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Healthcare System and the delivery of healthcare to citizens

"Eliza Amato" (2019-07-21)

Chronology of legislation intended to improve the quality of the U.S. healthcare system

Health care legislation reform in the United States traces itself to a lengthy history (Altman & Shactman, 2011). Many reforms have gotten proposed over years. Some, however, have been implemented while have rarely been accomplished leave alone implemented.

Here is a chronological summary of such reforms on the health legislation in the United States of America.

In 1965, President Lyndon Johnson endorsed a legislation that introduced Medicare insurance. This legislation was purported to cover both hospital and general medical insurance for senior citizens in the states. This program was to be funded through a Federal employment tax over the working life of any retiree covered. Nevertheless, Medicaid sanctioned the government to fund a program for the poor partially, with the program managed and co-financed by the individual state. Twenty years later, the Consolidated Omnibus Budget Reconciliation Act of 1985 (COBRA) was put in place. That revised the Employee Retirement Income Security Act of 1974 (ERISA). Thus, it accommodated the giving of some employees the opportunity to continue being members of the health insurance even after leaving their places of employment (Turner & Hurley, 2002).

In 1996, the Health Insurance Portability and Accountability Act (HIPAA) was put in place. This act got accredited with two major objectives: simplify peoples maintenance of health insurance despite fall-outs and provide protection and privacy of healthcare information. A year later (1997), the State Children's Health Insurance Program, abbreviated SCHIP, was instituted by the central government. This program got enacted with an aim of providing health insurance to children from families at or below 200 percent poverty line (Murray, 2007). SCHIP got followed by the enactment of the Patient Protection and Affordable Care Act, also known as Obama care Act. That got enacted in 2010 with the aim of providing quality and affordable health insurance through lowering the uninsured rate. To arrive at that, the act provided for the expansion of private and public insurance coverage (Altman & Shactman, 2011). That simplified the comprehensive system of mandated health insurance with reforms designed to eliminate "some of the worst practices of the insurance companies". That addressed premium loadings, pre-existing condition screening and policy cancelations on technicalities when illness becomes imminent. It also included annual and lifetime coverage caps. That marks a short history of heath legislation.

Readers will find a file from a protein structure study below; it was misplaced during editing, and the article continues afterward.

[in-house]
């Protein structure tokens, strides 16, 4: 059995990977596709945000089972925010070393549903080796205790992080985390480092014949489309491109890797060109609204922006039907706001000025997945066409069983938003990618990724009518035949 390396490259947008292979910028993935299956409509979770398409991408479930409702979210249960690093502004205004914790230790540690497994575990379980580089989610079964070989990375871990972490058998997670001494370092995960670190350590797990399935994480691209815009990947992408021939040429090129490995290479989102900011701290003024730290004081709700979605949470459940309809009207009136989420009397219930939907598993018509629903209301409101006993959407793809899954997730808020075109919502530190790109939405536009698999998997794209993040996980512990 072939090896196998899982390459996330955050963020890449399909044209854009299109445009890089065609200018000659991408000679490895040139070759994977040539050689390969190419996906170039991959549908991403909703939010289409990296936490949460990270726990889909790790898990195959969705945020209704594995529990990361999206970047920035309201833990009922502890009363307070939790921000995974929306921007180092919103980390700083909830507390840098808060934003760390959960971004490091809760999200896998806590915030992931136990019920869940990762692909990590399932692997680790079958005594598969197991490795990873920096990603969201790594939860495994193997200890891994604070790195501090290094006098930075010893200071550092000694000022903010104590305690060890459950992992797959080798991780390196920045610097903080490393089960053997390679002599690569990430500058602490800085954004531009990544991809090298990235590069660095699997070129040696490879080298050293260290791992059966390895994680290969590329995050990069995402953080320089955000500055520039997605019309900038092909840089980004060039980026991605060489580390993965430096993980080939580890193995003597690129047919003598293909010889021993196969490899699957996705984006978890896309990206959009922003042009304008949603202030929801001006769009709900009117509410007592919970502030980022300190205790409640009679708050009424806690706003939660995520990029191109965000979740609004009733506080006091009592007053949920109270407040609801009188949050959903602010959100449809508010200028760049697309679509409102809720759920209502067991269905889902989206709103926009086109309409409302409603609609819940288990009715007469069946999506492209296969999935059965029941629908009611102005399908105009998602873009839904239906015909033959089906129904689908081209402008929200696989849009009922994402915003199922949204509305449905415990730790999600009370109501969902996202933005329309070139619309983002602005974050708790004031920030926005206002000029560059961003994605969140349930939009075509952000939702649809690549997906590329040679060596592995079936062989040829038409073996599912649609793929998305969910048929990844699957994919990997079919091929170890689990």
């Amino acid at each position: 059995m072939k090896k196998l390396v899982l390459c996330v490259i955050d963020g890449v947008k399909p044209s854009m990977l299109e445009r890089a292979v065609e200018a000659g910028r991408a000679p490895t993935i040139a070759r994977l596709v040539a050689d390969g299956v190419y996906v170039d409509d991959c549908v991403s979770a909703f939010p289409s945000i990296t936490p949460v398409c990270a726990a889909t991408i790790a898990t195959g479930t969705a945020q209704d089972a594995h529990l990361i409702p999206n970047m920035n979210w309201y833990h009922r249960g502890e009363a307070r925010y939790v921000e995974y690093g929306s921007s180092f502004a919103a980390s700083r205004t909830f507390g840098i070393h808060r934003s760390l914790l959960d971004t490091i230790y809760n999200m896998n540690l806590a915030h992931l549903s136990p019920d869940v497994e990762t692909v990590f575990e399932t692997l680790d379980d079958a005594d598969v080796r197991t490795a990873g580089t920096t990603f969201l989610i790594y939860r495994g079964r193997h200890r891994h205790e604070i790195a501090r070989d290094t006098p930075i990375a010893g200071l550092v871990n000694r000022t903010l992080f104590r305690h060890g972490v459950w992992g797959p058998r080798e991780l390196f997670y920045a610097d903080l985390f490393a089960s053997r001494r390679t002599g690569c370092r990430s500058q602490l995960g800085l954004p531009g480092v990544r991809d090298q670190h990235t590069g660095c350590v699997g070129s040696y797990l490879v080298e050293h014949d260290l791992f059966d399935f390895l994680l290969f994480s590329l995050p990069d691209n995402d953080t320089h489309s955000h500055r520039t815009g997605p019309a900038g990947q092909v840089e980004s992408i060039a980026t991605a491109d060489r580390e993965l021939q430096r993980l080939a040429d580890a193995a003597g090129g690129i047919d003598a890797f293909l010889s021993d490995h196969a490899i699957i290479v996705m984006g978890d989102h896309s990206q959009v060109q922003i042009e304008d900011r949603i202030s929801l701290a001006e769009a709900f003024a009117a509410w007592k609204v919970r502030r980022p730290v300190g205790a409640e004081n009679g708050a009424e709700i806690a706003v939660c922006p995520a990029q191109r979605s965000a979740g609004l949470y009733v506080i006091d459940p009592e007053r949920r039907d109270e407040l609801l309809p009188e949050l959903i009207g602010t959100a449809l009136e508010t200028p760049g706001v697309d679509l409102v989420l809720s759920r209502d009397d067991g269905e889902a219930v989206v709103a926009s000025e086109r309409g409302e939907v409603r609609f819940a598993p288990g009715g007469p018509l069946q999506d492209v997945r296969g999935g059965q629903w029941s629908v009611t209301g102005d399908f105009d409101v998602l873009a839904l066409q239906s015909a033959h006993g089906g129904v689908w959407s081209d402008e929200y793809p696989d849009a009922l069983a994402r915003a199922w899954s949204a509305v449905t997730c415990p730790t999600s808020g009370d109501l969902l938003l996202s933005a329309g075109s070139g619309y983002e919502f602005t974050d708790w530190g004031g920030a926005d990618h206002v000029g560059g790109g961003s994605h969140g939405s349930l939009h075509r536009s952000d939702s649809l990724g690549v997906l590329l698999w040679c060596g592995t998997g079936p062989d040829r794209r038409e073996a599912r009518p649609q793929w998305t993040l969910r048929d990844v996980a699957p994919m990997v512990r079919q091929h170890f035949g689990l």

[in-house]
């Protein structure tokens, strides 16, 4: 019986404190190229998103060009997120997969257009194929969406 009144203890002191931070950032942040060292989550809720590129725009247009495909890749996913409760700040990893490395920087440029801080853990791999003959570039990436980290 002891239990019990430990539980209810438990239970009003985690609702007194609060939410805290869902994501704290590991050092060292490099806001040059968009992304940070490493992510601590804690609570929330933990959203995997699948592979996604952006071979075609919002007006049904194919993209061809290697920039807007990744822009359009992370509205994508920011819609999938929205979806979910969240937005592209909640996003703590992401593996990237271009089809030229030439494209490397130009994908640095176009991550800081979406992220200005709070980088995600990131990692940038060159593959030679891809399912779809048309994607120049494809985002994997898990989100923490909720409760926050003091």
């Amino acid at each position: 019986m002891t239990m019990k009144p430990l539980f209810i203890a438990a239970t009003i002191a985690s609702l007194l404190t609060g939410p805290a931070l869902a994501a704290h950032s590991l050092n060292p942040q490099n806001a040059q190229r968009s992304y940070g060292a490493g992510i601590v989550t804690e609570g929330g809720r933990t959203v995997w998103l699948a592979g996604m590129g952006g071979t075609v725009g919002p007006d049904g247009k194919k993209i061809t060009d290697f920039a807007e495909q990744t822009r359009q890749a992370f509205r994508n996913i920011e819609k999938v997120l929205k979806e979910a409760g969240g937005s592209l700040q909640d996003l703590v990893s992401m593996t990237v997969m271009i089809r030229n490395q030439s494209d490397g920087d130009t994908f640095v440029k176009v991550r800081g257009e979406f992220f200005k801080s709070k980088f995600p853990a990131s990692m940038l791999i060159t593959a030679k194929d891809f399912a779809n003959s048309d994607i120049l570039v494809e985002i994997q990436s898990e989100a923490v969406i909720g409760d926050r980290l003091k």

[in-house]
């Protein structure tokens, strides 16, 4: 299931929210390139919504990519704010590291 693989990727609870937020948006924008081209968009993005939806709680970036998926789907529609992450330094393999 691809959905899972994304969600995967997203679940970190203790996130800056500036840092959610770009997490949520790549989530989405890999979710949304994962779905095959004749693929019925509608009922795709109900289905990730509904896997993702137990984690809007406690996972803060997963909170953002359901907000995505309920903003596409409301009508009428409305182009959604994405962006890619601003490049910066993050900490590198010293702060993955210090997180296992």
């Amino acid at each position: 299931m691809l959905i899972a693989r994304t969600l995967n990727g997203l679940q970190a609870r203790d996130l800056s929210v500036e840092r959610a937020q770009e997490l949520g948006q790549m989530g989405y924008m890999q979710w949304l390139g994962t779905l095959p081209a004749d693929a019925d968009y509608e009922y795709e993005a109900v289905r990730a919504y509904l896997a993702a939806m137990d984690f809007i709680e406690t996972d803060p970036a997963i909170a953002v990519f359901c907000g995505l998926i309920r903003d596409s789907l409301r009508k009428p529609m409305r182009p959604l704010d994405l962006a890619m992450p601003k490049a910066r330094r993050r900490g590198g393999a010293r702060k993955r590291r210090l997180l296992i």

This paper dedicates its focus on one law. That is, the health Insurance and Accountability Act of 1996.

The Health Insurance Portability and Accountability Act of 1996

Enacted in August 21st, 1996, HIPAA got founded by the United States Congress and signed by President Bill Clinton in 1996. It gets also known as the Kennedy-Kassebaum Act or Kassebaum-Kennedy Act after two of its primary, leading sponsors. The act got enacted with the objects of providing protection to patients from medical personnel decisions and disclosure of medical and financial information to third parties and extending coverage before and after quitting jobs. In general, HIPAA was designed to regulate patient identity theft and insurance fraud which was rampant before.

Factors that contributed to the need of HIPAA